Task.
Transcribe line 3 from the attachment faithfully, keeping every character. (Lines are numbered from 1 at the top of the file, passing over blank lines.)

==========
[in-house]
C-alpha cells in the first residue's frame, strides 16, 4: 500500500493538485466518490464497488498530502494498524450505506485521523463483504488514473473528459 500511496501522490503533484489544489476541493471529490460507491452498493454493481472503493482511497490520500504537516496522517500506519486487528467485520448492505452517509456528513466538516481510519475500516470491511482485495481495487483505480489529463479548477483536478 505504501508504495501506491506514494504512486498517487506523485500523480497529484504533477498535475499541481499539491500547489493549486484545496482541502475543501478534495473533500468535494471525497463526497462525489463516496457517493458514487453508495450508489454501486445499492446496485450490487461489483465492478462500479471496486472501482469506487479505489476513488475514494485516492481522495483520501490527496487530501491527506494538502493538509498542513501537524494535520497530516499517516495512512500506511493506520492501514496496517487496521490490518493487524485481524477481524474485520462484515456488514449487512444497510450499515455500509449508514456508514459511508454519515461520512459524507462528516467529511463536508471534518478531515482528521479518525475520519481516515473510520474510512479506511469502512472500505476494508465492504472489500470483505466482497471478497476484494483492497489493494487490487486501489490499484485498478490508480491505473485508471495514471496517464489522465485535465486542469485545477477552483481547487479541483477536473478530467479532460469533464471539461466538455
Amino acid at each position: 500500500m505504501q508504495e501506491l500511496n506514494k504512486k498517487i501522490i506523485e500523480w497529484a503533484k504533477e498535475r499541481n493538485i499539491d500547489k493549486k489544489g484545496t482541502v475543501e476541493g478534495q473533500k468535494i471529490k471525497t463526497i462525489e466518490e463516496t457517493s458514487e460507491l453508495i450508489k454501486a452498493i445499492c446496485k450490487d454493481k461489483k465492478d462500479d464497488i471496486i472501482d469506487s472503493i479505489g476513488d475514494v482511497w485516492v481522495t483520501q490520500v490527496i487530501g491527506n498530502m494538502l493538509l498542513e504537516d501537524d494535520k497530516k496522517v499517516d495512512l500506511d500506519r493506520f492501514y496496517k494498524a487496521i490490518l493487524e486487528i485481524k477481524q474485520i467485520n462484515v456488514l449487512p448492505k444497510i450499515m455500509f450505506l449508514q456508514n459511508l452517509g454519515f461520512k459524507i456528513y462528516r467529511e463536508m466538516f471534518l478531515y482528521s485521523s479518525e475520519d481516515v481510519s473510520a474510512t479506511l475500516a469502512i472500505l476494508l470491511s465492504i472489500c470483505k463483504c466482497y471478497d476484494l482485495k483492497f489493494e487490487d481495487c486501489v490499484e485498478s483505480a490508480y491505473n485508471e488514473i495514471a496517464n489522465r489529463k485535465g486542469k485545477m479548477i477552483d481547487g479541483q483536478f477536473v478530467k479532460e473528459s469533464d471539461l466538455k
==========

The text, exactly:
Amino acid at each position: 500500500m505504501q508504495e501506491l500511496n506514494k504512486k498517487i501522490i506523485e500523480w497529484a503533484k504533477e498535475r499541481n493538485i499539491d500547489k493549486k489544489g484545496t482541502v475543501e476541493g478534495q473533500k468535494i471529490k471525497t463526497i462525489e466518490e463516496t457517493s458514487e460507491l453508495i450508489k454501486a452498493i445499492c446496485k450490487d454493481k461489483k465492478d462500479d464497488i471496486i472501482d469506487s472503493i479505489g476513488d475514494v482511497w485516492v481522495t483520501q490520500v490527496i487530501g491527506n498530502m494538502l493538509l498542513e504537516d501537524d494535520k497530516k496522517v499517516d495512512l500506511d500506519r493506520f492501514y496496517k494498524a487496521i490490518l493487524e486487528i485481524k477481524q474485520i467485520n462484515v456488514l449487512p448492505k444497510i450499515m455500509f450505506l449508514q456508514n459511508l452517509g454519515f461520512k459524507i456528513y462528516r467529511e463536508m466538516f471534518l478531515y482528521s485521523s479518525e475520519d481516515v481510519s473510520a474510512t479506511l475500516a469502512i472500505l476494508l470491511s465492504i472489500c470483505k463483504c466482497y471478497d476484494l482485495k483492497f489493494e487490487d481495487c486501489v490499484e485498478s483505480a490508480y491505473n485508471e488514473i495514471a496517464n489522465r489529463k485535465g486542469k485545477m479548477i477552483d481547487g479541483q483536478f477536473v478530467k479532460e473528459s469533464d471539461l466538455k